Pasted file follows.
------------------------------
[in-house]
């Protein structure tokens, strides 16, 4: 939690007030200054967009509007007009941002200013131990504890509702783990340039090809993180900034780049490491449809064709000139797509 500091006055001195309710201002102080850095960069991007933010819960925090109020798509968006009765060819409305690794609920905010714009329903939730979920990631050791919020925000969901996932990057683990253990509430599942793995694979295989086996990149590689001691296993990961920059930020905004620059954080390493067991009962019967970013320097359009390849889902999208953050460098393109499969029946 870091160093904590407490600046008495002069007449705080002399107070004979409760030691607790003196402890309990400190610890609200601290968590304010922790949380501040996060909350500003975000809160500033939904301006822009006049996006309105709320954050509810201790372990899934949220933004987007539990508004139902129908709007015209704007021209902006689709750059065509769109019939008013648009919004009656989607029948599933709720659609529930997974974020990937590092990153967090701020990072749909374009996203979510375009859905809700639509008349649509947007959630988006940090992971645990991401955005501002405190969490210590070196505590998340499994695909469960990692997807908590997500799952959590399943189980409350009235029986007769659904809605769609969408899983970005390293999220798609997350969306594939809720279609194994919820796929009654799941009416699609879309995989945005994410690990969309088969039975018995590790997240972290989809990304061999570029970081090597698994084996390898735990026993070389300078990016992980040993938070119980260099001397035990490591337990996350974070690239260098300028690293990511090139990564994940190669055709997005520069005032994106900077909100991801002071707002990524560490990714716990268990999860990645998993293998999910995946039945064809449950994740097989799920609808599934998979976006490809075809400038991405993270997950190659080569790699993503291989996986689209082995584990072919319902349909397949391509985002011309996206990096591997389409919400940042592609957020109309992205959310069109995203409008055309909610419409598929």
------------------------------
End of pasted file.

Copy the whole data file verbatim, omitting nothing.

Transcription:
[in-house]
């Protein structure tokens, strides 16, 4: 939690007030200054967009509007007009941002200013131990504890509702783990340039090809993180900034780049490491449809064709000139797509 500091006055001195309710201002102080850095960069991007933010819960925090109020798509968006009765060819409305690794609920905010714009329903939730979920990631050791919020925000969901996932990057683990253990509430599942793995694979295989086996990149590689001691296993990961920059930020905004620059954080390493067991009962019967970013320097359009390849889902999208953050460098393109499969029946 870091160093904590407490600046008495002069007449705080002399107070004979409760030691607790003196402890309990400190610890609200601290968590304010922790949380501040996060909350500003975000809160500033939904301006822009006049996006309105709320954050509810201790372990899934949220933004987007539990508004139902129908709007015209704007021209902006689709750059065509769109019939008013648009919004009656989607029948599933709720659609529930997974974020990937590092990153967090701020990072749909374009996203979510375009859905809700639509008349649509947007959630988006940090992971645990991401955005501002405190969490210590070196505590998340499994695909469960990692997807908590997500799952959590399943189980409350009235029986007769659904809605769609969408899983970005390293999220798609997350969306594939809720279609194994919820796929009654799941009416699609879309995989945005994410690990969309088969039975018995590790997240972290989809990304061999570029970081090597698994084996390898735990026993070389300078990016992980040993938070119980260099001397035990490591337990996350974070690239260098300028690293990511090139990564994940190669055709997005520069005032994106900077909100991801002071707002990524560490990714716990268990999860990645998993293998999910995946039945064809449950994740097989799920609808599934998979976006490809075809400038991405993270997950190659080569790699993503291989996986689209082995584990072919319902349909397949391509985002011309996206990096591997389409919400940042592609957020109309992205959310069109995203409008055309909610419409598929």